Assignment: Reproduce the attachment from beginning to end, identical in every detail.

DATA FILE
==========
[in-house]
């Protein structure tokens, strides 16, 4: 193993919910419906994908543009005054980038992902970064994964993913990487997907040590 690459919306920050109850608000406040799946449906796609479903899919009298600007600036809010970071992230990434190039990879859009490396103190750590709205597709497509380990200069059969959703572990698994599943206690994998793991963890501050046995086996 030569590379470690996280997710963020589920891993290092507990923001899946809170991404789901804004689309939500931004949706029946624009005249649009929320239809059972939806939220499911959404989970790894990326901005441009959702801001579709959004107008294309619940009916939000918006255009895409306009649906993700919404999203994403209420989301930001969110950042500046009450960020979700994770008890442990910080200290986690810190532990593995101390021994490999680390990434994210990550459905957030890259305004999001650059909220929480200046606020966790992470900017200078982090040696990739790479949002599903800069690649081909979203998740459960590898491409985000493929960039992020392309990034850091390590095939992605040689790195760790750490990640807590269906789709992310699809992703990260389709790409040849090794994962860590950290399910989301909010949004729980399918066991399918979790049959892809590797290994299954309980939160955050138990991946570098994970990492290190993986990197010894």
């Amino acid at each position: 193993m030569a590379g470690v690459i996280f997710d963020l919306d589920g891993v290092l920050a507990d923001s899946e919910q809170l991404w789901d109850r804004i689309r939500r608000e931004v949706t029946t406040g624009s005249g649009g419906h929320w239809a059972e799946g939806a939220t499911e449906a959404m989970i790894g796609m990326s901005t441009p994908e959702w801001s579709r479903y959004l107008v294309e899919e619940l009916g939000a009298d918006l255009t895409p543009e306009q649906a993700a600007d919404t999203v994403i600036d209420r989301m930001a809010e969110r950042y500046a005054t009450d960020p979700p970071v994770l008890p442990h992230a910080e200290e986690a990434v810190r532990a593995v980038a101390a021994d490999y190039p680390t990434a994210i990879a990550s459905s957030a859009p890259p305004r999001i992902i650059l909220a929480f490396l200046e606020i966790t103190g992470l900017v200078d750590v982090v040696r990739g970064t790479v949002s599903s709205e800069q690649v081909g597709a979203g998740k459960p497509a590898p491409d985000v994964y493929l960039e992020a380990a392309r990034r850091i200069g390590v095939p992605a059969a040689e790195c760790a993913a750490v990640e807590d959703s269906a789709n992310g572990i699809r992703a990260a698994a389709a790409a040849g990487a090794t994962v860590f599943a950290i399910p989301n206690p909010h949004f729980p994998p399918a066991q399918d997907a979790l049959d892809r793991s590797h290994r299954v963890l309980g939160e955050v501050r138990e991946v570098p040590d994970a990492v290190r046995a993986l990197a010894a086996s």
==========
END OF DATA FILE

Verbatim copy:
[in-house]
């Protein structure tokens, strides 16, 4: 193993919910419906994908543009005054980038992902970064994964993913990487997907040590 690459919306920050109850608000406040799946449906796609479903899919009298600007600036809010970071992230990434190039990879859009490396103190750590709205597709497509380990200069059969959703572990698994599943206690994998793991963890501050046995086996 030569590379470690996280997710963020589920891993290092507990923001899946809170991404789901804004689309939500931004949706029946624009005249649009929320239809059972939806939220499911959404989970790894990326901005441009959702801001579709959004107008294309619940009916939000918006255009895409306009649906993700919404999203994403209420989301930001969110950042500046009450960020979700994770008890442990910080200290986690810190532990593995101390021994490999680390990434994210990550459905957030890259305004999001650059909220929480200046606020966790992470900017200078982090040696990739790479949002599903800069690649081909979203998740459960590898491409985000493929960039992020392309990034850091390590095939992605040689790195760790750490990640807590269906789709992310699809992703990260389709790409040849090794994962860590950290399910989301909010949004729980399918066991399918979790049959892809590797290994299954309980939160955050138990991946570098994970990492290190993986990197010894």
């Amino acid at each position: 193993m030569a590379g470690v690459i996280f997710d963020l919306d589920g891993v290092l920050a507990d923001s899946e919910q809170l991404w789901d109850r804004i689309r939500r608000e931004v949706t029946t406040g624009s005249g649009g419906h929320w239809a059972e799946g939806a939220t499911e449906a959404m989970i790894g796609m990326s901005t441009p994908e959702w801001s579709r479903y959004l107008v294309e899919e619940l009916g939000a009298d918006l255009t895409p543009e306009q649906a993700a600007d919404t999203v994403i600036d209420r989301m930001a809010e969110r950042y500046a005054t009450d960020p979700p970071v994770l008890p442990h992230a910080e200290e986690a990434v810190r532990a593995v980038a101390a021994d490999y190039p680390t990434a994210i990879a990550s459905s957030a859009p890259p305004r999001i992902i650059l909220a929480f490396l200046e606020i966790t103190g992470l900017v200078d750590v982090v040696r990739g970064t790479v949002s599903s709205e800069q690649v081909g597709a979203g998740k459960p497509a590898p491409d985000v994964y493929l960039e992020a380990a392309r990034r850091i200069g390590v095939p992605a059969a040689e790195c760790a993913a750490v990640e807590d959703s269906a789709n992310g572990i699809r992703a990260a698994a389709a790409a040849g990487a090794t994962v860590f599943a950290i399910p989301n206690p909010h949004f729980p994998p399918a066991q399918d997907a979790l049959d892809r793991s590797h290994r299954v963890l309980g939160e955050v501050r138990e991946v570098p040590d994970a990492v290190r046995a993986l990197a010894a086996s």